- The next thing in Agile just…
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One of the strengths of the agile approach to delivery is flexibility in responding to changing circumstances, and there is no better example of this than the current lockdown. I’m sure you have heard the political adage: “Don’t waste a good crisis.” which allows us to reflect on how ways of working are currently being impacted. The Agile Brisbane community joined Tony, Craig and Renee for this online fireside chat to explore concepts around the state of agile now, and what we can carry over to the post-COVID world.
- A lot of organisations are shifting their strategy and looking to digital in a stronger way than they did before
- Remote amplifies everything you do when you interact with…
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The Agile Alliance Board of Directors has unanimously decided that the physical Agile2020 conference cannot take place. Our first priority is the health and safety of all. Our mission has not changed and we are exploring avenues for the Agile community to share the program that has been recently announced. We don’t yet know what that looks like. We appreciate your patience and understanding as we navigate this new reality.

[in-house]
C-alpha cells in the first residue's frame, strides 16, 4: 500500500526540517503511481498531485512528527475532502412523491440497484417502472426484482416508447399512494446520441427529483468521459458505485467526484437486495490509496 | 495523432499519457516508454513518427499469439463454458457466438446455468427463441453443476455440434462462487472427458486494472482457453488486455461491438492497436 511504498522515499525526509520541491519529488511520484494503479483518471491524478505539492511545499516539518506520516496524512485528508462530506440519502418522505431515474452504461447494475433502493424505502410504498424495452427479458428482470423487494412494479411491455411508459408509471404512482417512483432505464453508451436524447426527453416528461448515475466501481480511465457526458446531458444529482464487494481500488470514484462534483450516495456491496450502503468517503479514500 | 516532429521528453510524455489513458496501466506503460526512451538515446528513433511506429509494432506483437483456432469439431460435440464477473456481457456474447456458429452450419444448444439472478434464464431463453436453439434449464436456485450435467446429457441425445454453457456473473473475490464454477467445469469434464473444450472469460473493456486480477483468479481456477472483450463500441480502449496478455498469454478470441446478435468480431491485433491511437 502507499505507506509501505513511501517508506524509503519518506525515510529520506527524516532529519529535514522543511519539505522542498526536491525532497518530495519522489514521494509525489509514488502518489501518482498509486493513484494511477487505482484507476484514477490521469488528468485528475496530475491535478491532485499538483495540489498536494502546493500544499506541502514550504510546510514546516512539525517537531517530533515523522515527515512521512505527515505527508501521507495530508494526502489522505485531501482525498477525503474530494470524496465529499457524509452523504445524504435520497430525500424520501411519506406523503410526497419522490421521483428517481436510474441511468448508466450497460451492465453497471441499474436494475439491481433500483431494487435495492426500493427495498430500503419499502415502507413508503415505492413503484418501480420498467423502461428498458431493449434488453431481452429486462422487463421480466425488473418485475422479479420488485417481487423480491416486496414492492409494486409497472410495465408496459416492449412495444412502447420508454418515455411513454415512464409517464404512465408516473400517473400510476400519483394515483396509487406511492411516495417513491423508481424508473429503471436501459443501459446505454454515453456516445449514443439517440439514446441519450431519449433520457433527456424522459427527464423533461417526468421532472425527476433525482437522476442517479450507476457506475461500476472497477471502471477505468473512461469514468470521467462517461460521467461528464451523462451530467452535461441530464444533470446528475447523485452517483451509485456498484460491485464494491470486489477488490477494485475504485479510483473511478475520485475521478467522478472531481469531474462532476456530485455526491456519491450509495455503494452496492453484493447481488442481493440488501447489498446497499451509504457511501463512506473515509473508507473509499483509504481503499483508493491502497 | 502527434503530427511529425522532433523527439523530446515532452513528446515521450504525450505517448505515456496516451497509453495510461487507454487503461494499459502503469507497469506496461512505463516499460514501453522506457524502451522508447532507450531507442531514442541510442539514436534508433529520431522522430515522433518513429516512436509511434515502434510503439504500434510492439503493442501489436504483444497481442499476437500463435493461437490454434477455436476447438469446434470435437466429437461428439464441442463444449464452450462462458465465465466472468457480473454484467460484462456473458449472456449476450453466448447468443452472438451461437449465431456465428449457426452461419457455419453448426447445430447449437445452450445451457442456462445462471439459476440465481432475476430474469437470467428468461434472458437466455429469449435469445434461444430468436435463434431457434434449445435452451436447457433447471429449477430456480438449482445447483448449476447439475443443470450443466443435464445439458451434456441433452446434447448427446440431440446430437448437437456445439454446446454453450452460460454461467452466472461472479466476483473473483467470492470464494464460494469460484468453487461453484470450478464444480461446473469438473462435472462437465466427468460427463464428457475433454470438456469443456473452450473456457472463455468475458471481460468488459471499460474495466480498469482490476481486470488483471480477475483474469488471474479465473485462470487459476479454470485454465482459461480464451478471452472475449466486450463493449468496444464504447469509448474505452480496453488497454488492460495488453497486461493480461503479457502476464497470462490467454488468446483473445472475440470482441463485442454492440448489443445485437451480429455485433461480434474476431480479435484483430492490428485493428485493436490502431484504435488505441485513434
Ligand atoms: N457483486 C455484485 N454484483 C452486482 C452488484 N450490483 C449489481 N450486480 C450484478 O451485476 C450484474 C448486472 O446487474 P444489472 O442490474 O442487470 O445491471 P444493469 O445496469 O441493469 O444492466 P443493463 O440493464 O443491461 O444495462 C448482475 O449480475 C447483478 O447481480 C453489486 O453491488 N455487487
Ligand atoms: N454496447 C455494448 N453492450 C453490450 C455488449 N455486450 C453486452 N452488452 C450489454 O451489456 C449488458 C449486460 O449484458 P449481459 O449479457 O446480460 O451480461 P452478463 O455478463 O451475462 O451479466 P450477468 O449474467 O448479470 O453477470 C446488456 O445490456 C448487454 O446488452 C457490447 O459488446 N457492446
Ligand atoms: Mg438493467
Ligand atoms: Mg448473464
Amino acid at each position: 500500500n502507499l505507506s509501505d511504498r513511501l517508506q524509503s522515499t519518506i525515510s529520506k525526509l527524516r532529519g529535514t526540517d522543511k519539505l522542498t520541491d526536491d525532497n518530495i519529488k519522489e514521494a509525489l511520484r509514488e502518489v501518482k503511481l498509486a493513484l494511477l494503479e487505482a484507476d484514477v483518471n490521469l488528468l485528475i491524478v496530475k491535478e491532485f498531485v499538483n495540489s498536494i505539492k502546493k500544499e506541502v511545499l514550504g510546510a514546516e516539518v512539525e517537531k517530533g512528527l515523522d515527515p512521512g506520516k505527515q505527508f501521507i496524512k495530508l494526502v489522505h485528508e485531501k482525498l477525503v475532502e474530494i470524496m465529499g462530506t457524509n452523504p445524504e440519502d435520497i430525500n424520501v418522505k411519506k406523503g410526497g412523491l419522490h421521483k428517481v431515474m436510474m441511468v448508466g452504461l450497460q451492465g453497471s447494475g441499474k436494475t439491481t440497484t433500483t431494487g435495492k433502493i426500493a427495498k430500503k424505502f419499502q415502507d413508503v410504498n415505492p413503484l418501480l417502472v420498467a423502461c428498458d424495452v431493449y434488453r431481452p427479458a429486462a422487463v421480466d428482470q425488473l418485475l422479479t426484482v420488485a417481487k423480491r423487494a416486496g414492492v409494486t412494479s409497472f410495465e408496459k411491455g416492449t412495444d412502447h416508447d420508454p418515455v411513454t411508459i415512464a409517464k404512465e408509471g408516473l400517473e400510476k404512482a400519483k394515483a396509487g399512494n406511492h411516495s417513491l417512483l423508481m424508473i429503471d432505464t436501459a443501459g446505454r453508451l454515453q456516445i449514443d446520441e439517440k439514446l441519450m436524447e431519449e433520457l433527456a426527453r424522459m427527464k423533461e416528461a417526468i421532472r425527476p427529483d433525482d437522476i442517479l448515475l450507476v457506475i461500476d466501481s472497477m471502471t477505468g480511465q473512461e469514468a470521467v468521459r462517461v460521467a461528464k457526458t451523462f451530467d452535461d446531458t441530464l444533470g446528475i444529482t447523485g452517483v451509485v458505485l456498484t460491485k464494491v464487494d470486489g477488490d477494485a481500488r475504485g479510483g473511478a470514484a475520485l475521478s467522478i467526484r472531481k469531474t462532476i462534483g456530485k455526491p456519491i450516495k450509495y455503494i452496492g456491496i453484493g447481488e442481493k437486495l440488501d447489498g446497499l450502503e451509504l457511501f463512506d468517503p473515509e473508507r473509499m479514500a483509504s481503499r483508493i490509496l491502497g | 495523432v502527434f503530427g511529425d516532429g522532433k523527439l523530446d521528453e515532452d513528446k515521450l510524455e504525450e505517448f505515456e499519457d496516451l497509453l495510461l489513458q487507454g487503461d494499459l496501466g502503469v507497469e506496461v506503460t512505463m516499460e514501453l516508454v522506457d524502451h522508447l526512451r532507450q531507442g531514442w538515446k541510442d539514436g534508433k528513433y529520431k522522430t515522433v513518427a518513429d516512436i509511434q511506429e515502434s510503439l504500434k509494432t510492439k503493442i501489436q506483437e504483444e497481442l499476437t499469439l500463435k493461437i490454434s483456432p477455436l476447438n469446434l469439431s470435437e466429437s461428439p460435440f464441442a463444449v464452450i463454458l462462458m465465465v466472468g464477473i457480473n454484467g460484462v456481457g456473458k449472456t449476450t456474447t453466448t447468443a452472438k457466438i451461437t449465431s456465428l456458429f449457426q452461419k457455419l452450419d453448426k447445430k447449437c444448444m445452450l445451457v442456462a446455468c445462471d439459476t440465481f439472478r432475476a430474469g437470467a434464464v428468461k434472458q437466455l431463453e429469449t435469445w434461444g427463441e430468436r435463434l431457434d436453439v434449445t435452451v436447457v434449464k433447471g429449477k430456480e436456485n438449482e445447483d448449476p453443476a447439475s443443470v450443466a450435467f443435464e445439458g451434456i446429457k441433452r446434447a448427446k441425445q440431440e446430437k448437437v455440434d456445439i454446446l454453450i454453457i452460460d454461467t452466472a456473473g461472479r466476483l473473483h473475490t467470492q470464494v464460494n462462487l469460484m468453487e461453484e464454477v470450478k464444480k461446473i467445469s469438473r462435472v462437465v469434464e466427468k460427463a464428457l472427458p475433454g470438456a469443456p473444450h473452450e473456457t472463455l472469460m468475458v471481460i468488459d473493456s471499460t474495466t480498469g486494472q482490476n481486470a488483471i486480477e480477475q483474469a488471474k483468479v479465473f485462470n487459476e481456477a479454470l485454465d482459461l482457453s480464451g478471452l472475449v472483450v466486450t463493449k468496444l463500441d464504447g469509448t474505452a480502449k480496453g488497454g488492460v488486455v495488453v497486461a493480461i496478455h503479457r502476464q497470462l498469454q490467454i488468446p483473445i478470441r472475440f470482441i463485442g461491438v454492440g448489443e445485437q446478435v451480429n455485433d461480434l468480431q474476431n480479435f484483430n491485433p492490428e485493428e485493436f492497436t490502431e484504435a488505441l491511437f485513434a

Source: Agile2020 Update
- Reminiscing about Barry’s resume that includes CitySearch (and its competitor Zip2 owned by Elon Musk), Snake, Wireless Pets on Nokia and Lilo & Stitch using J2ME and eventually onto ThoughtWorks
- Lean Enterprise was written after “The Lean Startup” was released but to explain how it works if you are not a startup and increase experimentation in organisations
- When people can design good disciplined experiments, you have system to break down problems and grow your system and people
- Fortune 15 executives and successful startup leaders don’t sit around and ask “if we are doing the framework correctly”- they have their own system, in the same way as Toyota created their…